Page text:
The Nusra Front’s—and other jihadi groups’—renewed focus on governance and on the law was also spurred by other developments in the opposition judiciary. Al-Jolani noted that other groups, including lawyers unions, were striving to fill the justice vacuum by implementing man-made laws instead of the sharia, a grave offense in the Nusra Front’s worldview. Even the Aleppo Sharia Commission, the most prominent of the commissions in which the Nusra Front had participated, was considering taking up the Unified Arab Code, a codified version of Islamic law that is unacceptable to salafi-jihadis of al-Qaeda’s persuasion.
The challenge of multi-factional justice
Dar al-Qadaa, however, has its detractors. Last week, a former jurist in the court’s Latakia branch blasted the new judicial body, saying that it was already corrupt and beset by factionalism. The jurist, Salman al-‘Arjani, was originally of Sham al-Islam, a mostly Moroccan foreign fighter jihadi outfit, but has since defected to the Islamic State. His litany of complaints against Dar al-Qadaa included the story of how a Nusra Front emir got away with a vicious assault on a married couple because the group’s judge let him out of jail, fearing retribution if he did not, before absconding to a nearby Nusra Front stronghold in Idlib. Al-‘Arjani also complained that the Nusra Front judge unlawfully set a Free Syrian Army commander free, infuriating the independent judges in the Latakia branch of Dar al-Qadaa and leading them to suspend their work.
But al-‘Arjani went further, accusing the same emir of apostasy for replacing a cross that jihadis had torn down inside a church during a recent offensive against the mostly-Christian town of Kassab. Al-‘Arjani and other hardliners were so incensed, he said, that “some of the mujahidin were determined to kill” the emir. The result of these acts, insisted al-‘Arjani, was that the Nusra Front had “made a mockery of God’s law.”
Whether or not we take al-‘Arjani at his word, his critique implies that Dar al-Qadaa may be suffering from some of the same problems that drove the Nusra Front to establish it in the first place. The Nusra Front’s admitted oversized role in the court may tempt it—or at least individual influential members—to skirt the rules when doing so is in their interest. At the very least, it reveals the difficulty groups face when jointly attempting to govern, even among an ostensibly like-minded group of salafi-jihadis; Unlike the Islamic State—which enjoys nearly unchallenged “sovereignty” where it governs—the Nusra Front must balance between a diverse set of highly opinionated jihadis—including, apparently, ones that are more extreme than the Nusra Front itself. The process can result in a fragile consensus, challenging the overall coherence of the Nusra Front’s approach to governance and resulting in the same kind of discord that frustrated the sharia commissions’ aspirations to judicial supremacy.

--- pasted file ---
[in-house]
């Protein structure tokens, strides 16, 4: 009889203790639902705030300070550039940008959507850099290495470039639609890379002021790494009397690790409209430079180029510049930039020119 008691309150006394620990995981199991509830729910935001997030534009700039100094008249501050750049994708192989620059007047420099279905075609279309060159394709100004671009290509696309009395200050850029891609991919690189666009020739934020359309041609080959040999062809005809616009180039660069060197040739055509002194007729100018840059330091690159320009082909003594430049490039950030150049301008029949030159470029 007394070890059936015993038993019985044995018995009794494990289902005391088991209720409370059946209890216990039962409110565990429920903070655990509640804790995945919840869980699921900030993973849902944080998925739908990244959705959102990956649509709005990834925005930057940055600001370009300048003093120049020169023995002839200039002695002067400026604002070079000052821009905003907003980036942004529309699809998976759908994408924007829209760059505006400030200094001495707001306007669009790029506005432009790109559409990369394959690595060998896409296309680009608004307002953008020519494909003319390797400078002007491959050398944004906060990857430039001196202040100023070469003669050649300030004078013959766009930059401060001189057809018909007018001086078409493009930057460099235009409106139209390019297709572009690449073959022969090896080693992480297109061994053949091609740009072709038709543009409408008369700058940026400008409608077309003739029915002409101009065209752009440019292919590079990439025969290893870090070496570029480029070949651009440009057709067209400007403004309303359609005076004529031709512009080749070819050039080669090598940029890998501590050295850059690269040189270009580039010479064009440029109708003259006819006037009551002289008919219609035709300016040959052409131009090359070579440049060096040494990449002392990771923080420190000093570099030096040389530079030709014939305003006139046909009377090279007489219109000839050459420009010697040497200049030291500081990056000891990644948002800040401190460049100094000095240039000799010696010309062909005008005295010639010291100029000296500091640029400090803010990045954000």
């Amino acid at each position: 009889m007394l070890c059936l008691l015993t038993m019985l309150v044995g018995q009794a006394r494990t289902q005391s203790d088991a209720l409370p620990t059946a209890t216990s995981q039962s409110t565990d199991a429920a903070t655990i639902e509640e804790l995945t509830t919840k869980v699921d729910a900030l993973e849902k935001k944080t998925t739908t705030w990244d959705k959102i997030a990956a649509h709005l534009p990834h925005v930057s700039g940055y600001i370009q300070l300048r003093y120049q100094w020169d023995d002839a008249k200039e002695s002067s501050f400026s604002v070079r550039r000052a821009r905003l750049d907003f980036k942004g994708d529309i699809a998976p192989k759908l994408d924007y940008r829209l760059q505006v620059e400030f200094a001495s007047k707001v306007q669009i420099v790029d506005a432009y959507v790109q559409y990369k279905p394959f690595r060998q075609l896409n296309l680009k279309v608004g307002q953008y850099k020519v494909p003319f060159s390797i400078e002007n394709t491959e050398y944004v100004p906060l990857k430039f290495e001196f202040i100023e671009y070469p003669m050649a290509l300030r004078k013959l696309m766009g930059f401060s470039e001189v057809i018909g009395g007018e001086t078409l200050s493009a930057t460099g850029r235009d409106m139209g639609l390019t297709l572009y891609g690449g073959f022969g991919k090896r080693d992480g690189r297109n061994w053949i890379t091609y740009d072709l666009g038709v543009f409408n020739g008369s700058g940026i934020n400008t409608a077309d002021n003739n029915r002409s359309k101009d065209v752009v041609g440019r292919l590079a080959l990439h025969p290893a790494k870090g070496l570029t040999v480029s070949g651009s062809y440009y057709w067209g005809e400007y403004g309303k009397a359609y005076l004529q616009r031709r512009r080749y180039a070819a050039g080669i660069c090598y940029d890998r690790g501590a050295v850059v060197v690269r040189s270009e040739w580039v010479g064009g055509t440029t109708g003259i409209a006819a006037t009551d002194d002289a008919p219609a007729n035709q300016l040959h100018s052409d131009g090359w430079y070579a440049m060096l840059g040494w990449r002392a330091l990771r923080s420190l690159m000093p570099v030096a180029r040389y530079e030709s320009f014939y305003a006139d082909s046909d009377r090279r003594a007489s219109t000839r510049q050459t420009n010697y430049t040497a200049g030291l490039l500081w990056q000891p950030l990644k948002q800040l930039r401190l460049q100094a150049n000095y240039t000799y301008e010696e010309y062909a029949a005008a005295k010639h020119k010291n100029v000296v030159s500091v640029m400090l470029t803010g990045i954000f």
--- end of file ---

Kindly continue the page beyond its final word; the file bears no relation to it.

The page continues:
Striving for Society’s Embrace
As the Nusra Front expands its footprint in northern Syria and replaces other, more nationalist-oriented armed groups—the rule of which was marred by accusations of thuggery and banditry—the performance of its judicial arm in Dar al-Qadaa will be critical. Whether the Nusra Front is seen as fair in its administration of opposition-held territories will have implications for its ability to generate popular support, or al-hadina al-sha’biyya—society’s embrace—that the group has at times deemed necessary for its success, both on the battlefield and in Islamizing Syrian society in al-Qaeda’s image. However, the group will have to balance what they deem popular and religiously acceptable governance with other, harder-line views within the coalition of non-Islamic State-aligned jihadi groups of how to best implement Islamic law, a process that could see the Nusra Front dragged further out of synch with the populations it hopes to court.